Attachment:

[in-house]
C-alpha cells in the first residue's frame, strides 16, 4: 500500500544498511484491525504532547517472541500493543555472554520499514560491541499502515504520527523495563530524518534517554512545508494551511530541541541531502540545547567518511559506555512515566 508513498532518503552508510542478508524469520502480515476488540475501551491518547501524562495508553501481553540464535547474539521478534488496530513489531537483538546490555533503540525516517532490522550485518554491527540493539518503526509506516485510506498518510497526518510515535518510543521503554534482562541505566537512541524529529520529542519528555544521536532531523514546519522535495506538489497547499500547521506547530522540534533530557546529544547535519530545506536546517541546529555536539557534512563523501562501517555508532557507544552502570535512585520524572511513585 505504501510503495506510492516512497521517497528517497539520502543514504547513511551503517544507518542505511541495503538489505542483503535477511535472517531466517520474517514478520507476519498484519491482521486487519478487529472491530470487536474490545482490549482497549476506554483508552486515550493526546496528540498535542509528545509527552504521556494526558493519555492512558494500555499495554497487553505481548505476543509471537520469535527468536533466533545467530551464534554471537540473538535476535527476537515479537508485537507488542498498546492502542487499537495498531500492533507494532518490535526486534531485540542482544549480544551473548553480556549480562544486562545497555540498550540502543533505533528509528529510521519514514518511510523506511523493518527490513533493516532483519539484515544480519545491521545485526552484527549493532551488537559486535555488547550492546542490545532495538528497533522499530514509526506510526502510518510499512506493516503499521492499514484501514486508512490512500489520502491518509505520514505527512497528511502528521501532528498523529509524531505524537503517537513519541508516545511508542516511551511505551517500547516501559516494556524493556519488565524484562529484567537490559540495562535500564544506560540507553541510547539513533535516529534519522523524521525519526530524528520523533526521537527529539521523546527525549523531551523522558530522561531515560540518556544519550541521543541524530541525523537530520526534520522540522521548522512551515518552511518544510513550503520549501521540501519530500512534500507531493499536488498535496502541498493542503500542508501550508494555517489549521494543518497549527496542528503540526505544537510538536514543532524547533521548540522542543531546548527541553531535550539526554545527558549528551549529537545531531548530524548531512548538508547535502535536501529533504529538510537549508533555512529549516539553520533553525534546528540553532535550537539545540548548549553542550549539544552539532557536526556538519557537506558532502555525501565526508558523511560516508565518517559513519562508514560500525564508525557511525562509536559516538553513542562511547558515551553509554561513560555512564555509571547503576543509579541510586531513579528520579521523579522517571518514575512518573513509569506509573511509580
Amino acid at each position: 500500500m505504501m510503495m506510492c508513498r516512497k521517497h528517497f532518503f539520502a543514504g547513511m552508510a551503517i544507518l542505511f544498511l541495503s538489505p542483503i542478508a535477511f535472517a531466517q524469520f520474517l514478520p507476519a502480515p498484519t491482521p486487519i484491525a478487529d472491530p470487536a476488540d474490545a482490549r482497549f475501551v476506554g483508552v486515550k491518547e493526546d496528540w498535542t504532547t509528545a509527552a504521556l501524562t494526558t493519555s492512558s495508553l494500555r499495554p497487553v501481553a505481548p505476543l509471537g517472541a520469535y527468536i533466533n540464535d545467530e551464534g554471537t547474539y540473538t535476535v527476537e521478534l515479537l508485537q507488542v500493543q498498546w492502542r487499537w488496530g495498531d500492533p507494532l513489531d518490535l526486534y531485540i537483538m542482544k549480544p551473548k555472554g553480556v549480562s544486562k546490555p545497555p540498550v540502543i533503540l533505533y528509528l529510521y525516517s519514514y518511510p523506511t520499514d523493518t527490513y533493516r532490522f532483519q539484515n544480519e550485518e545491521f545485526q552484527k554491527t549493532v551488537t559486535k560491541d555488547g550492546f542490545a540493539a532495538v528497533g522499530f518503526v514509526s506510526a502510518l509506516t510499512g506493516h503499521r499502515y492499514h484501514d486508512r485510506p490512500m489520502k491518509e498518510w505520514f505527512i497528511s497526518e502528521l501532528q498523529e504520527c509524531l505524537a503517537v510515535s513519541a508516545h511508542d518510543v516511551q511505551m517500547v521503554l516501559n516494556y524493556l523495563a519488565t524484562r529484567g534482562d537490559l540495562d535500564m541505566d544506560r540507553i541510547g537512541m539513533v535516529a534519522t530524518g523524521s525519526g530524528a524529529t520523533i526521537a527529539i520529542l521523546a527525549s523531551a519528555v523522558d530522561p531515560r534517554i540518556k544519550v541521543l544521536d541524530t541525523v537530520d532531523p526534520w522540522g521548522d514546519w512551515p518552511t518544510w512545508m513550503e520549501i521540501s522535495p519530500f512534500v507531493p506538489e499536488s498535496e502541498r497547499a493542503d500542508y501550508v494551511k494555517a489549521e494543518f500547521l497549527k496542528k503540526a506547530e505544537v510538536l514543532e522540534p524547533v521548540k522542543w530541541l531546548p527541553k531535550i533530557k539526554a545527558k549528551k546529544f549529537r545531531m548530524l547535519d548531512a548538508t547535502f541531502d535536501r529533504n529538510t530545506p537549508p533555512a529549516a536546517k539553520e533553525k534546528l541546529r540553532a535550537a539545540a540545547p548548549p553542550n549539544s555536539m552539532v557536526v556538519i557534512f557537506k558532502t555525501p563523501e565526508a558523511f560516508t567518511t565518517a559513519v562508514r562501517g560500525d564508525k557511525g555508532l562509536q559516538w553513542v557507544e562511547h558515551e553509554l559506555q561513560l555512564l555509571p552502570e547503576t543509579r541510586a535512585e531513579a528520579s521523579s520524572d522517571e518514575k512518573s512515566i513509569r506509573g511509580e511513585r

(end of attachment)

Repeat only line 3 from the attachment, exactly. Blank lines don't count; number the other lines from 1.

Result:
Amino acid at each position: 500500500m505504501m510503495m506510492c508513498r516512497k521517497h528517497f532518503f539520502a543514504g547513511m552508510a551503517i544507518l542505511f544498511l541495503s538489505p542483503i542478508a535477511f535472517a531466517q524469520f520474517l514478520p507476519a502480515p498484519t491482521p486487519i484491525a478487529d472491530p470487536a476488540d474490545a482490549r482497549f475501551v476506554g483508552v486515550k491518547e493526546d496528540w498535542t504532547t509528545a509527552a504521556l501524562t494526558t493519555s492512558s495508553l494500555r499495554p497487553v501481553a505481548p505476543l509471537g517472541a520469535y527468536i533466533n540464535d545467530e551464534g554471537t547474539y540473538t535476535v527476537e521478534l515479537l508485537q507488542v500493543q498498546w492502542r487499537w488496530g495498531d500492533p507494532l513489531d518490535l526486534y531485540i537483538m542482544k549480544p551473548k555472554g553480556v549480562s544486562k546490555p545497555p540498550v540502543i533503540l533505533y528509528l529510521y525516517s519514514y518511510p523506511t520499514d523493518t527490513y533493516r532490522f532483519q539484515n544480519e550485518e545491521f545485526q552484527k554491527t549493532v551488537t559486535k560491541d555488547g550492546f542490545a540493539a532495538v528497533g522499530f518503526v514509526s506510526a502510518l509506516t510499512g506493516h503499521r499502515y492499514h484501514d486508512r485510506p490512500m489520502k491518509e498518510w505520514f505527512i497528511s497526518e502528521l501532528q498523529e504520527c509524531l505524537a503517537v510515535s513519541a508516545h511508542d518510543v516511551q511505551m517500547v521503554l516501559n516494556y524493556l523495563a519488565t524484562r529484567g534482562d537490559l540495562d535500564m541505566d544506560r540507553i541510547g537512541m539513533v535516529a534519522t530524518g523524521s525519526g530524528a524529529t520523533i526521537a527529539i520529542l521523546a527525549s523531551a519528555v523522558d530522561p531515560r534517554i540518556k544519550v541521543l544521536d541524530t541525523v537530520d532531523p526534520w522540522g521548522d514546519w512551515p518552511t518544510w512545508m513550503e520549501i521540501s522535495p519530500f512534500v507531493p506538489e499536488s498535496e502541498r497547499a493542503d500542508y501550508v494551511k494555517a489549521e494543518f500547521l497549527k496542528k503540526a506547530e505544537v510538536l514543532e522540534p524547533v521548540k522542543w530541541l531546548p527541553k531535550i533530557k539526554a545527558k549528551k546529544f549529537r545531531m548530524l547535519d548531512a548538508t547535502f541531502d535536501r529533504n529538510t530545506p537549508p533555512a529549516a536546517k539553520e533553525k534546528l541546529r540553532a535550537a539545540a540545547p548548549p553542550n549539544s555536539m552539532v557536526v556538519i557534512f557537506k558532502t555525501p563523501e565526508a558523511f560516508t567518511t565518517a559513519v562508514r562501517g560500525d564508525k557511525g555508532l562509536q559516538w553513542v557507544e562511547h558515551e553509554l559506555q561513560l555512564l555509571p552502570e547503576t543509579r541510586a535512585e531513579a528520579s521523579s520524572d522517571e518514575k512518573s512515566i513509569r506509573g511509580e511513585r